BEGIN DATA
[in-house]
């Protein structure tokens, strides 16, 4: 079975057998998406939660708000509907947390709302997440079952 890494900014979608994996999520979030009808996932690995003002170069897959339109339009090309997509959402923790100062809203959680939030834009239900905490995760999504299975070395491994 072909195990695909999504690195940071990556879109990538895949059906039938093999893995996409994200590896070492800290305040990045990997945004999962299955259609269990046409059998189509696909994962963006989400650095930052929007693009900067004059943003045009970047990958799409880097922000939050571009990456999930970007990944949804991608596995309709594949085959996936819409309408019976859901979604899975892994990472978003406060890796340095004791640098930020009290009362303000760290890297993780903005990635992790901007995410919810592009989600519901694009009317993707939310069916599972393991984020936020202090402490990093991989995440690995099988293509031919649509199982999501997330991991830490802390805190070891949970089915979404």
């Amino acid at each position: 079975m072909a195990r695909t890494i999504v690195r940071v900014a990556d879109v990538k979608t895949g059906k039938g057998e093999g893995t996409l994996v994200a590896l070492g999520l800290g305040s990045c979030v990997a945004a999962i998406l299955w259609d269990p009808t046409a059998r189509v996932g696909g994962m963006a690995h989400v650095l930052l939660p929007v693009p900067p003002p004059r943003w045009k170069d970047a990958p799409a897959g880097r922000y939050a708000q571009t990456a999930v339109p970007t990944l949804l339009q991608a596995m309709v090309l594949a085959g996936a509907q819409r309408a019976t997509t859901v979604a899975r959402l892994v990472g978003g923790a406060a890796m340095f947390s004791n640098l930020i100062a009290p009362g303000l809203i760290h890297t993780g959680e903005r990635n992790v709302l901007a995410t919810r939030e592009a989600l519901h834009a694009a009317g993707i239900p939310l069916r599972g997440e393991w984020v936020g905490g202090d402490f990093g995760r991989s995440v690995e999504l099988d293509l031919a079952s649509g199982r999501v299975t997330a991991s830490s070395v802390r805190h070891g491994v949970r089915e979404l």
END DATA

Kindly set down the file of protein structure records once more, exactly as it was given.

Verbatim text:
[in-house]
């Protein structure tokens, strides 16, 4: 079975057998998406939660708000509907947390709302997440079952 890494900014979608994996999520979030009808996932690995003002170069897959339109339009090309997509959402923790100062809203959680939030834009239900905490995760999504299975070395491994 072909195990695909999504690195940071990556879109990538895949059906039938093999893995996409994200590896070492800290305040990045990997945004999962299955259609269990046409059998189509696909994962963006989400650095930052929007693009900067004059943003045009970047990958799409880097922000939050571009990456999930970007990944949804991608596995309709594949085959996936819409309408019976859901979604899975892994990472978003406060890796340095004791640098930020009290009362303000760290890297993780903005990635992790901007995410919810592009989600519901694009009317993707939310069916599972393991984020936020202090402490990093991989995440690995099988293509031919649509199982999501997330991991830490802390805190070891949970089915979404």
């Amino acid at each position: 079975m072909a195990r695909t890494i999504v690195r940071v900014a990556d879109v990538k979608t895949g059906k039938g057998e093999g893995t996409l994996v994200a590896l070492g999520l800290g305040s990045c979030v990997a945004a999962i998406l299955w259609d269990p009808t046409a059998r189509v996932g696909g994962m963006a690995h989400v650095l930052l939660p929007v693009p900067p003002p004059r943003w045009k170069d970047a990958p799409a897959g880097r922000y939050a708000q571009t990456a999930v339109p970007t990944l949804l339009q991608a596995m309709v090309l594949a085959g996936a509907q819409r309408a019976t997509t859901v979604a899975r959402l892994v990472g978003g923790a406060a890796m340095f947390s004791n640098l930020i100062a009290p009362g303000l809203i760290h890297t993780g959680e903005r990635n992790v709302l901007a995410t919810r939030e592009a989600l519901h834009a694009a009317g993707i239900p939310l069916r599972g997440e393991w984020v936020g905490g202090d402490f990093g995760r991989s995440v690995e999504l099988d293509l031919a079952s649509g199982r999501v299975t997330a991991s830490s070395v802390r805190h070891g491994v949970r089915e979404l």